Friday, May 27, 2005

Hot Air

A Slight Digression due to a Letter

I have to be honest and admit that I don't know a great deal about wind power. It seems a reasonable idea to generate at least some of our electricity this way, although it doesn't look like it'll ever be able to produce a large percentage of the electricity we need. I do support windfarms in principle.
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Here's a potted version of my thinking:
  • Scientists may or may not develop new technologies to replace our reliance on non-renewable fossil fuels before they all run out. Most advocates of the free market are reasonably confident they will. They might be right. I'm not sure either way.
  • Windfarms are not permanent structures. If a new wonder energy source is discovered, our children and grandchildren will be able to remove wind farms (and would probably be able to recycle the materials for other purposes).
  • There is currently no technology available to dispose of nuclear waste. Suitable methods may be discovered in the future but again, I cannot say with certainty that this will be the case. As things stand, our children and grandchildren will not have the option to say no to nuclear waste. They might not be too happy about this, especially if no safe method of waste disposal is discovered.
  • So, I don't mind if lots of windfarms are built all over the country. Our grandchildren can remove them if they want. I do mind if lots of nuclear power stations are built all over the country. I'd rather not pass a nuclear hot potato onto the next generation. I know there is more to the argument but this is the potted version.

Right, on to the letter in question. It appeared in today's P&J letters page. (It should be online tomorrow.) Here it is as printed:

Windfarm noise misery
SIR - Frank Bellamy complains that the pulsing sound of the Causeway Mire windfarm may force him to move away (Noise from windfarm making life a misery, May 25). I have noticed this low-pitched "whoomph whoomph" of big wind turbines, and have also heard it before, in disturbing circumstances. Who remembers those Vietnam war movies with atmospheric soundtracks of slowed-down Chinook helicopter rotors? The whoomph is caused by the blades of one rotor encountering the blade-wakes of the intermeshing second rotor. It is not the only disturbing thing about these enormous machines. The sudden emergence of a giant blade from behind a hill-slope, or out of a cloud base, triggers that primeval "corner of the eye" fright which saved our distant ancestor from leaping predators. I am not surprised that those who live in sight and sound of the wind-monsters have their tranquillity stolen and their health damaged.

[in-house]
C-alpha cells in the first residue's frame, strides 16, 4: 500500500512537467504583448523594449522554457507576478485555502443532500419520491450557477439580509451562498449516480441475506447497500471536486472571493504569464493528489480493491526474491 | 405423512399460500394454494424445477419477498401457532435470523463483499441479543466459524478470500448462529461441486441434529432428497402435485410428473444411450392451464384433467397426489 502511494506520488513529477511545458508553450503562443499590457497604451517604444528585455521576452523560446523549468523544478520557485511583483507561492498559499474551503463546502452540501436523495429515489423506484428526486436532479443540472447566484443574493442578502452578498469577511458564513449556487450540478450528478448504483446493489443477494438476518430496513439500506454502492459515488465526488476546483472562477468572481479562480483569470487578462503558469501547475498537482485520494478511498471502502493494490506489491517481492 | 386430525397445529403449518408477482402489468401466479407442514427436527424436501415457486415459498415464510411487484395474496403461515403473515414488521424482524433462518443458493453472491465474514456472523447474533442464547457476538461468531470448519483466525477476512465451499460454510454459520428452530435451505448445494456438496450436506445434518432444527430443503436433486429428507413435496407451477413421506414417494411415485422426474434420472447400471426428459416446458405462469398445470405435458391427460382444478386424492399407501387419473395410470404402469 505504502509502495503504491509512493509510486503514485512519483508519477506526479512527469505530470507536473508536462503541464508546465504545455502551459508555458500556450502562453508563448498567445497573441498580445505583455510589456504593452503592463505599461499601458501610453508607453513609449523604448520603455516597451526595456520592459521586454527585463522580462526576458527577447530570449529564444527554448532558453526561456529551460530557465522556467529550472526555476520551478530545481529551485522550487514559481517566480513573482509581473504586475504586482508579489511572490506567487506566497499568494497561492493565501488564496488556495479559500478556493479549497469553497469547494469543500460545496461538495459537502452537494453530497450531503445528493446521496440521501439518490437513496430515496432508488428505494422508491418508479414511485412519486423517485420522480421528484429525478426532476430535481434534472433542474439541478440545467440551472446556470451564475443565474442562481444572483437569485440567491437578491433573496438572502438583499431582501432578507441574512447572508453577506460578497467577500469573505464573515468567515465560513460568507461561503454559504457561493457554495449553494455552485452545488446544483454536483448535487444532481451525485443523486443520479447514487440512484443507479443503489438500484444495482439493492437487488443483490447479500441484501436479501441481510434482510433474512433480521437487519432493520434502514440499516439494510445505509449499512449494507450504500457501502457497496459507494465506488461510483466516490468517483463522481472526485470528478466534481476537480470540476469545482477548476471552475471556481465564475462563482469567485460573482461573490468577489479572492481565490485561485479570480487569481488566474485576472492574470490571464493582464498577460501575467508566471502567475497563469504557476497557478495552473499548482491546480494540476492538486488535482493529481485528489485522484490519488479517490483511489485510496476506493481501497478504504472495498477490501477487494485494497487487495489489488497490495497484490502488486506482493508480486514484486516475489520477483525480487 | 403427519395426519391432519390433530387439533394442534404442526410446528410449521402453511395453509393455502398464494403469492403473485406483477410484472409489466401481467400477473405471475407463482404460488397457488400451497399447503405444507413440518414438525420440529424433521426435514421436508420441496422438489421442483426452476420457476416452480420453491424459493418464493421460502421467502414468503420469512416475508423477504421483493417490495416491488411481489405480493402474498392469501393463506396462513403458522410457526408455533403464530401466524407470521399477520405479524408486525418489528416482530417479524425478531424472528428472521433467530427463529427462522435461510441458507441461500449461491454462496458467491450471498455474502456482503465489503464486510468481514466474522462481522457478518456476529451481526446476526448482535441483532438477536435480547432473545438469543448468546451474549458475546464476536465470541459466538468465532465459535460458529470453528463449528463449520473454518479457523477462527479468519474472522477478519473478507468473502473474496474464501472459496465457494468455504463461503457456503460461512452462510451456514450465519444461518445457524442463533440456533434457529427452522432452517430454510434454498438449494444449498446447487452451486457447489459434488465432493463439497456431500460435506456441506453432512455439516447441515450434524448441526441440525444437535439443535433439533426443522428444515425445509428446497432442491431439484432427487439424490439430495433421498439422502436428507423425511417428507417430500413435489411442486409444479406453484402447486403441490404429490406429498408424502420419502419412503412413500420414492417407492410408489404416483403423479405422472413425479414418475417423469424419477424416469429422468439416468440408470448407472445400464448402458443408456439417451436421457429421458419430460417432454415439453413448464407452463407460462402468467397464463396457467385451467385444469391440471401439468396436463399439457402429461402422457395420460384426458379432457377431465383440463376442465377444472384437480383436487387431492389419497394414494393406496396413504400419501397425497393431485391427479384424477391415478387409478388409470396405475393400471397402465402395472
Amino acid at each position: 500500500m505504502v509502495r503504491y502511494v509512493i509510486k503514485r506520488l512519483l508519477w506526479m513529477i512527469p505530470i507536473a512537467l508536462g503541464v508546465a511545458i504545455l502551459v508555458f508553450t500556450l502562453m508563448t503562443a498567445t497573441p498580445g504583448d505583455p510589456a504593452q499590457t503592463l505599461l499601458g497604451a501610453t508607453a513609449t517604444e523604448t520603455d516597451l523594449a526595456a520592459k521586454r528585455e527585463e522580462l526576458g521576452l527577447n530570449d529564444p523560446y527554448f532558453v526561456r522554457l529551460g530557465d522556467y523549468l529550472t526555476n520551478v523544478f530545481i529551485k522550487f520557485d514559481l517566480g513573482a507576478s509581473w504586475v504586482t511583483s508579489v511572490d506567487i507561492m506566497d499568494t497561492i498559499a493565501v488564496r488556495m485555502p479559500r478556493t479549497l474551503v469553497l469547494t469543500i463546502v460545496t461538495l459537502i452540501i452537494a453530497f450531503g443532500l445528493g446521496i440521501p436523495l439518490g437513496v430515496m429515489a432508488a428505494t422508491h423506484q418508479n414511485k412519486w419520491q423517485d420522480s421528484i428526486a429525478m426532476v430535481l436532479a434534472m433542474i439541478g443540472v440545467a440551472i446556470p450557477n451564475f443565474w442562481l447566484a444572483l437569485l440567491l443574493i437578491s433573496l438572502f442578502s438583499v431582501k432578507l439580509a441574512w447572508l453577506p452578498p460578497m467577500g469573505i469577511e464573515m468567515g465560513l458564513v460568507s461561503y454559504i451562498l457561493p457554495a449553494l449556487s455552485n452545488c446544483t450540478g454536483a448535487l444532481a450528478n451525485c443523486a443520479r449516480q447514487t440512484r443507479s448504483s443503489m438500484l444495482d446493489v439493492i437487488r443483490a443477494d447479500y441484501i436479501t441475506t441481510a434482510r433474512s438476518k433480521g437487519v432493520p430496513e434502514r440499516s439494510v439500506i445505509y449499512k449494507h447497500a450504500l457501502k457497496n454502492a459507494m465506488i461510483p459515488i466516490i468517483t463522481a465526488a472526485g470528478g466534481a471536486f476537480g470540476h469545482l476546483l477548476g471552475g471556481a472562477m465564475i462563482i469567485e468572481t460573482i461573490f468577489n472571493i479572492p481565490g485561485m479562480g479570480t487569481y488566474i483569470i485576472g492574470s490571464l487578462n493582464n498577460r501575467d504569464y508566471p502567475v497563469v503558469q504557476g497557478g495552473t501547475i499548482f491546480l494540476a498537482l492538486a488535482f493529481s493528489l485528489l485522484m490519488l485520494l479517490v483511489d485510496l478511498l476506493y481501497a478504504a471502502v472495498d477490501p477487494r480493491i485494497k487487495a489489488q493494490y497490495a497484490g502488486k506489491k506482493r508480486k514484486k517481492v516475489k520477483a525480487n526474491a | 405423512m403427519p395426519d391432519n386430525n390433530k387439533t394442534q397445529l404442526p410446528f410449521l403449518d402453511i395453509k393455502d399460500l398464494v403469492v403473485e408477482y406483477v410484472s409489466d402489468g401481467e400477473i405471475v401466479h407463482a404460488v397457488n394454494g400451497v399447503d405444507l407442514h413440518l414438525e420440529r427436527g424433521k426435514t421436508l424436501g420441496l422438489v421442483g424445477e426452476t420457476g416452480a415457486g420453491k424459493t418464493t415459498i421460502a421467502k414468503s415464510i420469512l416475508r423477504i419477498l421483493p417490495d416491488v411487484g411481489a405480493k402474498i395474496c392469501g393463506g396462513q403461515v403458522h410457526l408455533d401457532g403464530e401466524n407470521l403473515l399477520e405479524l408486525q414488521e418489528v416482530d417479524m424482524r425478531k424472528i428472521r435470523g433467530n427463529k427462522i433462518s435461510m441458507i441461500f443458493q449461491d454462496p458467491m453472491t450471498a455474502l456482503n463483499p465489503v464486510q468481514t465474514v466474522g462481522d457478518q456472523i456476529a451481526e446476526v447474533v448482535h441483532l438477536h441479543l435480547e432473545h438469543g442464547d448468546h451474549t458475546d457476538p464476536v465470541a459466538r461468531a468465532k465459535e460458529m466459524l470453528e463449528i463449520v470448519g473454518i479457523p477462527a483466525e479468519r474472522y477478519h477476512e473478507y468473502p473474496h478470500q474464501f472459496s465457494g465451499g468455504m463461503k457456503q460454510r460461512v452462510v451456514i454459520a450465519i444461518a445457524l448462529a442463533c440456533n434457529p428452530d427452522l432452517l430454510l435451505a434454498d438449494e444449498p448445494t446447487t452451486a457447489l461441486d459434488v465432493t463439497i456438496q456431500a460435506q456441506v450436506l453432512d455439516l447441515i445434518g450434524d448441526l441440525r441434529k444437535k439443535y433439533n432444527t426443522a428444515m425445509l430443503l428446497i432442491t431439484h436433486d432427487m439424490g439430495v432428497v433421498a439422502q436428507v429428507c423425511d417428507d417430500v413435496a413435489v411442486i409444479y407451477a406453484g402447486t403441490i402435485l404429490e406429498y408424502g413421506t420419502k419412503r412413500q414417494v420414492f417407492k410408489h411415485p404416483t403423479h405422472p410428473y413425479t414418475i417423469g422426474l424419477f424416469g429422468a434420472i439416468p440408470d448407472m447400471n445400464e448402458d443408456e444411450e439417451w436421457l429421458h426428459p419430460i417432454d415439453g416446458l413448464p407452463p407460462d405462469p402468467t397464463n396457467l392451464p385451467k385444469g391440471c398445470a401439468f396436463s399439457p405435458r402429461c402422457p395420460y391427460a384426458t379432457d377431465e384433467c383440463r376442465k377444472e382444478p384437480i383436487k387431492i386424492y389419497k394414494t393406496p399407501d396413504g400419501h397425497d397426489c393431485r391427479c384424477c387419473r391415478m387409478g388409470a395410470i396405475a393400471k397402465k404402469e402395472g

Dr John Etherington,

To be honest, I laughed. Living near to a windfarm means you're going to be napalmed by a US military helicopter and have your intensines removed and eaten by a wolf. It's bit silly, a bit tabloid sensationalist nonsense. It stuck in my mind because I though it was funny. Then I started to think about it a bit more. Pembrokeshire, isn't that in Wales? Why is Dr Etherington from Wales writing a letter to my local paper? I'm almost certain he can't hear the Causeway Mire windfarm from down there. Curious.
You know me, I like a mystery. I thought I'd do a bit of google sleuthing. Here's what I found:
From the Guardian
"Why are we building wind turbines and paying three times the odds for their electricity when other options are so obvious? Why are we building the biggest passenger jet the world has ever seen? Why do we not reward people for saving energy?" says Dr John Etherington, a retired academic regarded as the intellectual guru of Country Guardian.
and from the same article:
The anti-wind lobby took off in 1992 with a group called Country Guardian, which was worried by wind power's potential to damage landscape. It strongly denies accusations of having close links with the nuclear industry (its chair is Sir Bernard Ingham, who is a paid lobbyist for British Nuclear Fuels). Its arguments were supported by many conservationists who feared the visual impact on lovely places, but also by old Labourites who supported the unions in Britain's nuclear industry, and others who accurately foresaw that wind power could scupper plans for new nuclear stations.
But is this the same Dr John Etherington?
What about this, or this, or this, or this, or this or this or this?

There are a few more but you get the idea. Dr John Etherington from Wales is an anti-windfarm campaigner. It's not a shocking discovery given the letter but perhaps he should have been more explicit about it. It might also have been more productive to have used one of his more rational sounding arguments rather than resorting to tabloid scaremongering. Not that I'm an expert in anti-windfarm campaigning, perhaps subliminal negative association tactics are very effective. I really wouldn't know.

I did find one other interesting reference to Dr Etherington:
Members complain it is very difficult to pin down the costs of wind power. This summary of a letter to the Western Mail on October 6 by Dr John Etherington, a leading critic of wind power, may be helpful. He took issue with a reader who claimed that the cost of wind power was 2-3p/ kWh since that, he said, was only the cost of generation.
That's from a meeting of SONE, Supporters of Nuclear Energy.

Obviously I'm not suggesting Dr John Etherington has any connection to such an organisation though.

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